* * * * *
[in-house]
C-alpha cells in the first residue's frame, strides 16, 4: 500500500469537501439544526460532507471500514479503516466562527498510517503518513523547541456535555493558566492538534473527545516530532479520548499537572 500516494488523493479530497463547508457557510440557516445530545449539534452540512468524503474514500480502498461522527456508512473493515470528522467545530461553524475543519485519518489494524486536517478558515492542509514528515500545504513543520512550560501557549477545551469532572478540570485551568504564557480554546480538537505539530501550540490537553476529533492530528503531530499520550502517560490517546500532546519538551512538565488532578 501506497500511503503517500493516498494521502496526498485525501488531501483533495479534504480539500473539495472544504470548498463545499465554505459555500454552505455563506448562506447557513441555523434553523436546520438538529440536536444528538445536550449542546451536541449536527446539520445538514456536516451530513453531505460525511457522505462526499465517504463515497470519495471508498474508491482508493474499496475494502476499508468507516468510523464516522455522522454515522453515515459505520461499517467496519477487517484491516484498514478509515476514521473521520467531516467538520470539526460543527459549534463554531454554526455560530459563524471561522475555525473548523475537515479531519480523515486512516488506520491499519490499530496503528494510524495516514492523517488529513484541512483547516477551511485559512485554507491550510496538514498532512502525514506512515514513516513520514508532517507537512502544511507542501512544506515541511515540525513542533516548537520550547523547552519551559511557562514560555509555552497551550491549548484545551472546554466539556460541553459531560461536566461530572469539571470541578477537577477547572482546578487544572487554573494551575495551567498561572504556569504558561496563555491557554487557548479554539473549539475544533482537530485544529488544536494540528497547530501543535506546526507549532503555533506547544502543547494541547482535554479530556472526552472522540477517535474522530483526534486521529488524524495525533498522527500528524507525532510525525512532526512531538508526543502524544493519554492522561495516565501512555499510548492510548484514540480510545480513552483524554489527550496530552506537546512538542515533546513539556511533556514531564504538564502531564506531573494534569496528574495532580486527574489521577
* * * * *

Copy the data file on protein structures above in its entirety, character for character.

[in-house]
C-alpha cells in the first residue's frame, strides 16, 4: 500500500469537501439544526460532507471500514479503516466562527498510517503518513523547541456535555493558566492538534473527545516530532479520548499537572 500516494488523493479530497463547508457557510440557516445530545449539534452540512468524503474514500480502498461522527456508512473493515470528522467545530461553524475543519485519518489494524486536517478558515492542509514528515500545504513543520512550560501557549477545551469532572478540570485551568504564557480554546480538537505539530501550540490537553476529533492530528503531530499520550502517560490517546500532546519538551512538565488532578 501506497500511503503517500493516498494521502496526498485525501488531501483533495479534504480539500473539495472544504470548498463545499465554505459555500454552505455563506448562506447557513441555523434553523436546520438538529440536536444528538445536550449542546451536541449536527446539520445538514456536516451530513453531505460525511457522505462526499465517504463515497470519495471508498474508491482508493474499496475494502476499508468507516468510523464516522455522522454515522453515515459505520461499517467496519477487517484491516484498514478509515476514521473521520467531516467538520470539526460543527459549534463554531454554526455560530459563524471561522475555525473548523475537515479531519480523515486512516488506520491499519490499530496503528494510524495516514492523517488529513484541512483547516477551511485559512485554507491550510496538514498532512502525514506512515514513516513520514508532517507537512502544511507542501512544506515541511515540525513542533516548537520550547523547552519551559511557562514560555509555552497551550491549548484545551472546554466539556460541553459531560461536566461530572469539571470541578477537577477547572482546578487544572487554573494551575495551567498561572504556569504558561496563555491557554487557548479554539473549539475544533482537530485544529488544536494540528497547530501543535506546526507549532503555533506547544502543547494541547482535554479530556472526552472522540477517535474522530483526534486521529488524524495525533498522527500528524507525532510525525512532526512531538508526543502524544493519554492522561495516565501512555499510548492510548484514540480510545480513552483524554489527550496530552506537546512538542515533546513539556511533556514531564504538564502531564506531573494534569496528574495532580486527574489521577